The KDM Dairy Report 4/7/2024



It has been a couple of weeks from my last report.  Easter is now in the rear view mirror and there is only one more game left for college basket ball.  Domestic demand is running steady with a little uptick on pizza cheese.  The last production report showed an increase in cow numbers which has weighed on the market this last couple of weeks.  I do not think next months will continue that trend.  The price on beef has kept the cull rate strong and with more dairies going to action the herd should shrink in size.  Spring flush is on in most of the country and cheese plants are running at full schedules.  There was some good news at the end of this week as buyers returned to the spot market and drove the prices on blocks and barrels back up.  Still looking for sustained demand to say that this market has turned a corner and is ready to head higher.

Weekly Spot Prices
Weekly Future Prices

Cheese: Eastern contacts share milk production continues to trend steady to higher. Cheese plant contacts note steady to lighter production schedules, citing weak block cheese demand as a reason to scale back cheese processing. Block cheese inventories remain comfortable in the region, namely of American-type cheese varieties. Cheesemakers in the Central region share ample milk availability has kept production schedules in line with recent weeks. Contacts note plant downtime and the recent holiday weekend have loosened already abundant milk volumes. Spot milk prices were reported at $5 to $3-under Class III. Cheese manufacturers in the West share robust cheese production schedules. Contacts share that contracted cheese demand is steady. Spot demand is steady to stronger, as is demand from international purchasers. (USDA Cheese Highlights)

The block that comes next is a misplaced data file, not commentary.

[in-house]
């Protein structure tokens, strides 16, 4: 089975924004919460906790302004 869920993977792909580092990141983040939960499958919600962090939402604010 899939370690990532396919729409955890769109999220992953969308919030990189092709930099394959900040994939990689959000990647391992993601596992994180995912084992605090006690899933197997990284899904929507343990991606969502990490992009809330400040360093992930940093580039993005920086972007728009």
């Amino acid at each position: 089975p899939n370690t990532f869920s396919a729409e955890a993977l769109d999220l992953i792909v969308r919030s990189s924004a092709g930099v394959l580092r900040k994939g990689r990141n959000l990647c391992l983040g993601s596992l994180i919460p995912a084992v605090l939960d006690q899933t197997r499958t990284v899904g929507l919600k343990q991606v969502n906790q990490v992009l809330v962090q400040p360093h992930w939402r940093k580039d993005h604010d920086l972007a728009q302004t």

Butter: Domestic butter demand varies some region to region. Industry participants convey domestic demand is strong to steady in the West, steady in the Midwest, and steady to lighter in the East. Cream volumes are reported as widely available and at comfortable amounts. Butter manufacturers continue to run busy production schedules overall while cream volumes are seasonally larger. However, whether butter makers indicate churning is focused on immediate retail needs or building bulk butter stocks varies. Planned summer churn maintenance is noted by some butter manufacturers. Stakeholders, in the West region particularly, relay unsalted butter spot  load availability is tight. Bulk butter overages range from 3 to 12 cents above market, across all regions. (USDA Butter Highlights)

Dry Whey: Dry whey prices are unchanged for both the range and mostly price series. Domestic and export demands are steady. Busy cheese manufacturing is supplying plenty of liquid whey for drying. Dry whey production schedules are strong to steady. However, some manufacturers indicate production has been lower compared to the prior year. Industry participants convey varied spot load availability. Some manufacturers say spot load interest is on pace with production, while others say production is staying ahead of
spot load interest. Stakeholders indicate west region inventories are comparatively tighter than the neighboring central region. Sweet whey market tones are firmer. (USDA Dry Whey)

Cow numbers gains from January to February are typical but with lower future prices, a tight heifer supply, and high beef prices I do not expect to see the typical gains in cow numbers continue. With that said there is still a demand problem.  The Asian markets are still weak and exports to Europe are below previous years.  We are still looking for a little more demand to swing the pendulum in the positive direction.  Recommendation, Put spreads as I feel the down side it limited.  August to September buy the 1800 put sell the 1700 put for 35 cents, and if the front months make a run over 1750 look to lock in 1700 puts.